“I am from Amsterdam, The Netherlands. Ever since I was young, I loved marine life. In the summer one could find me in the Kennemerduinen (dunes), or in the coastal place Zandvoort, swimming in the Northsea. It still feels like my natural habitat.
1981 – 1983: Cetacea; hmm, quite interesting…
There used to be a Dolfirama in Zandvoort back then, were I first became interested in bottlenose dolphins. During the shows, I learnt the given information by heart.
At the same time the activists marine organisation Greenpeace gained much publicity, and became very popular among youth, for saving seal pups from slaughtering in Canada.
Thanks to them I learnt more about cetaceans specificly and marine wildlife in general.
I continued to read and learn more about cetaceans. By that time I had a dream of doing research on wildlife dolphins, but this seemed to me to be reserved to Jacques-Yves Cousteau only. I didn’t have a clue that a study such as marine biologist actually exists. If I might have known back then, I would have been determined to educate to this profession!
35 years later: announcement of the project.
When visiting Greece on holidays for the first time in 2016, I learned to know about Global Nomadic and the project by a pop-up message on LinkedIn. I was unemployed by that time, and the project gave me a new perspective in life. Thus I applied for this traineeship in the last week of September 2017.
I would describe Global Nomadic as a travel agency, specialized on trainee ships and volunteering at non-profit projects world wide.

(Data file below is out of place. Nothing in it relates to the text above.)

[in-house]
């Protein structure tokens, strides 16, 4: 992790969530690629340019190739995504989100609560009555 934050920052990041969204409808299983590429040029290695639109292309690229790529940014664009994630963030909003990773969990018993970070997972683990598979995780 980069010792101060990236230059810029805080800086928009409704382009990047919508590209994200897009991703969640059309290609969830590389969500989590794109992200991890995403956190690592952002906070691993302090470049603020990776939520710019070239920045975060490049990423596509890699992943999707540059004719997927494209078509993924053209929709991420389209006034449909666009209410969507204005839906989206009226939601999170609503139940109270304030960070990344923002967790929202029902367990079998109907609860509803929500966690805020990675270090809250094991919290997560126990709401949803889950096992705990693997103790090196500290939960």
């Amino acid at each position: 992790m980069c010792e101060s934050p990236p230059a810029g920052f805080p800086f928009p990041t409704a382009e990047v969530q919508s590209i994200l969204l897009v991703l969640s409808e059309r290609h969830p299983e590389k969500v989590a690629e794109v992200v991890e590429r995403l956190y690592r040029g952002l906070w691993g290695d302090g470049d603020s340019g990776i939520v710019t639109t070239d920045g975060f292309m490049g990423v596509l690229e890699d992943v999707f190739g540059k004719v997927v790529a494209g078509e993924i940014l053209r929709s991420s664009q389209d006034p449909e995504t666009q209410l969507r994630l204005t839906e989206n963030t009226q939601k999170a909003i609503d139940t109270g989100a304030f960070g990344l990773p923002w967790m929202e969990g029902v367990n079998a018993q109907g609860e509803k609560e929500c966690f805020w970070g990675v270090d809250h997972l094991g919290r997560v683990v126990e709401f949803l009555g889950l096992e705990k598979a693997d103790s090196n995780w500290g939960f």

About the research organisation..
The executive research institute is a non-profit, non-governmental environmental organisation.
The project was named after a highly endandgered specie; the monk seal, which has its habitat in the eastern Mediterranean. Only a few hundred of these animals still remain worldwide.
Since 1988 They try to preserve the monk seal populations in the Aegean sea, by environmental research, information and education, and raising orfan monk seal pups for the purpose of saving as much inidividuals as possible to maintain a healthy population.
The organisation cooperated with other organisations, like, for example, the Erasmus university in Rotterdam and the seal station in Pieterburen in the Netherlands. Though the monk seal project is main core, the project runs other marine projects as well. One of them is the dolphin research project.
The head quarters is located in Athens, but the site location is at Patitiri, a harbour place on Alonissos island. The island is situated in a marine reservation in the Aegean sea; the NMPANS (National Marine Park of Alonissos Northern Sporades). This is the research area of the project. There is a small house uphill for the lodging of trainees, and an info center downtown.
Research on dolphin populations in the marine reservation.
Since 2013 they has started a research project on dolphin populations, named NADP (Northern Aegean Dolphins Project). The purpose of this project is inventarisation and monitoring of dolphins inhabiting the area of the NMPANS. Target species are the (short- beaked) common dolphin Delphinus delphis, the bottlenose dolphin Tursiops truncatus, the striped dolphin Stenella coeruleoalba and the Risso’s dolphin Grampus griseus. The last 3 species mentioned are vulnarable, while the common dolphin is even endangered.
The common dolphin in Greece; history and culture.
So it’s funny though. A specie which is named “common” dolphin, one should expect it to be common, but it actually is endangered. How can that be possible?
Dolphins, especially the common dolphin, are a substantial part of the early Greece history and culture. They are frequently depicted in ancient buildings, like the famous dolphins fresco in the palace of Knossos (approx 1600 B.C.).